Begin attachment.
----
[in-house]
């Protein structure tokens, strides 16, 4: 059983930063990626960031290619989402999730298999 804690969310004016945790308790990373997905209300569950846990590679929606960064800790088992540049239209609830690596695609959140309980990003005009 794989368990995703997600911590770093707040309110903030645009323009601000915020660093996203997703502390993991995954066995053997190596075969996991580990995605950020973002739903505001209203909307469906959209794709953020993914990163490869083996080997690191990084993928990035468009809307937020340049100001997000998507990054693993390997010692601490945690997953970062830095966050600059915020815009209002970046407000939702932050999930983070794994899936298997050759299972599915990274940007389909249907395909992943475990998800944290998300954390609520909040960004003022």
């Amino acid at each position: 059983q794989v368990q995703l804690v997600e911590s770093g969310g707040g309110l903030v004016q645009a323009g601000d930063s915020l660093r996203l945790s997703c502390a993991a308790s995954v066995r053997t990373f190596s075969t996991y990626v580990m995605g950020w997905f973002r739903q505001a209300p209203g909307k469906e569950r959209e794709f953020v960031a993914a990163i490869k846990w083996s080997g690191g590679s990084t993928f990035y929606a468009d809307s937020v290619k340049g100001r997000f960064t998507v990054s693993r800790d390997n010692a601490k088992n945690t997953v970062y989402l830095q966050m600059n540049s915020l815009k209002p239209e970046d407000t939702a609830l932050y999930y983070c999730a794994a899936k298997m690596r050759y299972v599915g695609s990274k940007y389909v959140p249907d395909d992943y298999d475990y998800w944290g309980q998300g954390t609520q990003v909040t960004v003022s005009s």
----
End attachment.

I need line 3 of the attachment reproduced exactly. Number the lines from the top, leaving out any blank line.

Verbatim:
């Amino acid at each position: 059983q794989v368990q995703l804690v997600e911590s770093g969310g707040g309110l903030v004016q645009a323009g601000d930063s915020l660093r996203l945790s997703c502390a993991a308790s995954v066995r053997t990373f190596s075969t996991y990626v580990m995605g950020w997905f973002r739903q505001a209300p209203g909307k469906e569950r959209e794709f953020v960031a993914a990163i490869k846990w083996s080997g690191g590679s990084t993928f990035y929606a468009d809307s937020v290619k340049g100001r997000f960064t998507v990054s693993r800790d390997n010692a601490k088992n945690t997953v970062y989402l830095q966050m600059n540049s915020l815009k209002p239209e970046d407000t939702a609830l932050y999930y983070c999730a794994a899936k298997m690596r050759y299972v599915g695609s990274k940007y389909v959140p249907d395909d992943y298999d475990y998800w944290g309980q998300g954390t609520q990003v909040t960004v003022s005009s």